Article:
Came across this 2007 article from The Guardian:
It used to be you knew a writer was properly installed in the canon when their books were dramatised by the BBC, or when Melvyn Bragg made a documentary about them. In tune with the new age we seem to have entered everywhere else in the arts, Literature 2.0 seems now to demand that a really great writer be translated into a really great day out.
Thus we now have Dickens World, the £62m attraction just opened in Chatham. Like any good theme park, there are rides to be taken (this one “through” Great Expectations), there’s Fagin’s own soft play area for the younger visitors, and Disneyish costumed actors at large in reconstructed streets.
This is clearly the way forward. It’s a lot more fun than boring old books, for a start, and ticks the box marked accessibility that everything from novels to art to education now must.
So I’m looking forward to seeing who’s next in line. There are the obvious candidates, of course: I would imagine Bardpark is already under construction, with holographic daggers you can actually see before you and a ride through Illyria where the train rattles in iambic pentameter.
The Tolstoy Experience could draw much-needed tourists to Moscow with chances to enjoy some of the great Napoleonic battles as paintball contests and thrill to riding a train over Anna Karenina, with real screams.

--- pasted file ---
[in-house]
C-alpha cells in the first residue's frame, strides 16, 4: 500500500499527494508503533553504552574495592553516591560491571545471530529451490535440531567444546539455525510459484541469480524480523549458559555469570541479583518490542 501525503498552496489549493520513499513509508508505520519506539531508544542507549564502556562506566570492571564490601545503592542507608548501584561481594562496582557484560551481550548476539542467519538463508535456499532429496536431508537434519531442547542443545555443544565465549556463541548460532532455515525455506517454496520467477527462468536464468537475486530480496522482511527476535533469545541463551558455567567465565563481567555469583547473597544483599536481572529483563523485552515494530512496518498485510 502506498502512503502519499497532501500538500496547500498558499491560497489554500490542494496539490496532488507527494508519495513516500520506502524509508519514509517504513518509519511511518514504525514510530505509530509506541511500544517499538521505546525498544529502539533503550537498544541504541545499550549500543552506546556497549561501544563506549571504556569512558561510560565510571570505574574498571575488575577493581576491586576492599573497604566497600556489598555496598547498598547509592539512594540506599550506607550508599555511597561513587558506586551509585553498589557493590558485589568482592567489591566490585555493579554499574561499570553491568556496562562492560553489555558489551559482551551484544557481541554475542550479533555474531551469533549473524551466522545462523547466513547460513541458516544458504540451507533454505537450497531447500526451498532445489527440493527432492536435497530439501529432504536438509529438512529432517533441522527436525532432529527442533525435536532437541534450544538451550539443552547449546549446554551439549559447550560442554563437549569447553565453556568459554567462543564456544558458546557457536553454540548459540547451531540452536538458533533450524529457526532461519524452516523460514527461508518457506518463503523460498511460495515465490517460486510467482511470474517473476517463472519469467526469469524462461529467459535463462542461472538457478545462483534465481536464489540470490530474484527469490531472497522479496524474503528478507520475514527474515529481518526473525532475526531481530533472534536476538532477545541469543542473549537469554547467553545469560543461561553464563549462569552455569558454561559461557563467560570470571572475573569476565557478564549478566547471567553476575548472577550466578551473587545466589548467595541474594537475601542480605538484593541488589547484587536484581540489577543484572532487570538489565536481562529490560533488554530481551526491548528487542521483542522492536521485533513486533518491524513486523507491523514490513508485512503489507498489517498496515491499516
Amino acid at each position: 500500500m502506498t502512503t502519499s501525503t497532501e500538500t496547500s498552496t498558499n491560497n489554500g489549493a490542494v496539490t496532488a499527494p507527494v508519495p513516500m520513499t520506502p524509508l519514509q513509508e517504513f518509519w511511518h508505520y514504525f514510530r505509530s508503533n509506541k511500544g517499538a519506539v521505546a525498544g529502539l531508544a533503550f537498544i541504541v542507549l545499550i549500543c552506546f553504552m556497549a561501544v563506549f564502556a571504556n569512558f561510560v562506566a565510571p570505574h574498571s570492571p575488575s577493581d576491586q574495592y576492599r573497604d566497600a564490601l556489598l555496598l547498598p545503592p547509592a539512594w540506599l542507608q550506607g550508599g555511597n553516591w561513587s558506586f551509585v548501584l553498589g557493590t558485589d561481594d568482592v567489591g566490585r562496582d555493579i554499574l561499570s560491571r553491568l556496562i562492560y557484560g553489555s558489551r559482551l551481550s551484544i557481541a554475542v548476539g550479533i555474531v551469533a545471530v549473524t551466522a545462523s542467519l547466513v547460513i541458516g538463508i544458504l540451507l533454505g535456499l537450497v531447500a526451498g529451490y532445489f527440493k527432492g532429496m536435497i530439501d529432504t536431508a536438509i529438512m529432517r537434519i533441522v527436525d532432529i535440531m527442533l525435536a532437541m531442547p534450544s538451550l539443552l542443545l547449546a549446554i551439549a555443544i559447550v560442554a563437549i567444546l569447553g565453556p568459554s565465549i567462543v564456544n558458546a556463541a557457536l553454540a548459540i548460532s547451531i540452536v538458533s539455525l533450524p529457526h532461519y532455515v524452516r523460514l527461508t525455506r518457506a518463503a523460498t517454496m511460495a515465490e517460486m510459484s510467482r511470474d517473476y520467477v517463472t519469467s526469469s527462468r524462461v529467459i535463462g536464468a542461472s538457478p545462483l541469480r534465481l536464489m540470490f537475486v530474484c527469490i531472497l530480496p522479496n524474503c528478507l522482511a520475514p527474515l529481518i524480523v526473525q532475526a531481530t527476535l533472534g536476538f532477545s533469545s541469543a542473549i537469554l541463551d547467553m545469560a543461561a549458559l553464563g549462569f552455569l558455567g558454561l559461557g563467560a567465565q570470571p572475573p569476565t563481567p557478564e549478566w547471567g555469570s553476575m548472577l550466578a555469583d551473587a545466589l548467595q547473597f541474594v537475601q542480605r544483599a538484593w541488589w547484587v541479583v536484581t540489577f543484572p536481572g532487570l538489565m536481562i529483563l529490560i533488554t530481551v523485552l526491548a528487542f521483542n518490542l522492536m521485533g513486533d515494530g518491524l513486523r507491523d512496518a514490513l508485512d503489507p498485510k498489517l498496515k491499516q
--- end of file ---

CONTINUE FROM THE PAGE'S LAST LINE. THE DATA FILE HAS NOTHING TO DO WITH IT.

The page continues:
You can read the rest of the article here, but you get the drift. The barbarians of ravenous consumerism and instant gratification have sacked the super-ego and looted the imagination. The literary city has fallen, the dark ages have returned. The rantings of a fuddy-duddy, no doubt. Some luddite who probably still uses dial-up. I mean, really, what’s the big deal? I’m sure this Charles Dickens fella would’ve been consigned to the dustbins of history if someone hadn’t opened Dickens World.
The affront to our more cultivated sensibilities aside, are literary theme parks really signs of the apocalypse? Do they cheapen the written word or testify to its durability? Cormac McCarthy has said that he doesn’t think film adaptations of his books have any effect on the books themselves, that the books are the books and nothing can change them. Even with the thousands of professional and amateur adaptations and reinterpretations of A Christmas Carol, and even since the opening of Dickens World, the book itself remains a great read. That said, the article’s author does have a point…
But what about other forms of literary theme parks? Are Barnes & Noble or Borders really that different than Six Flags? And what about enormous independent stores like Powell’s World of Books or Elliott Bay Book Company? I’ve lost many wonderful hours wandering the stacks of both, and I love that bookstores can become attractions, but do they have to?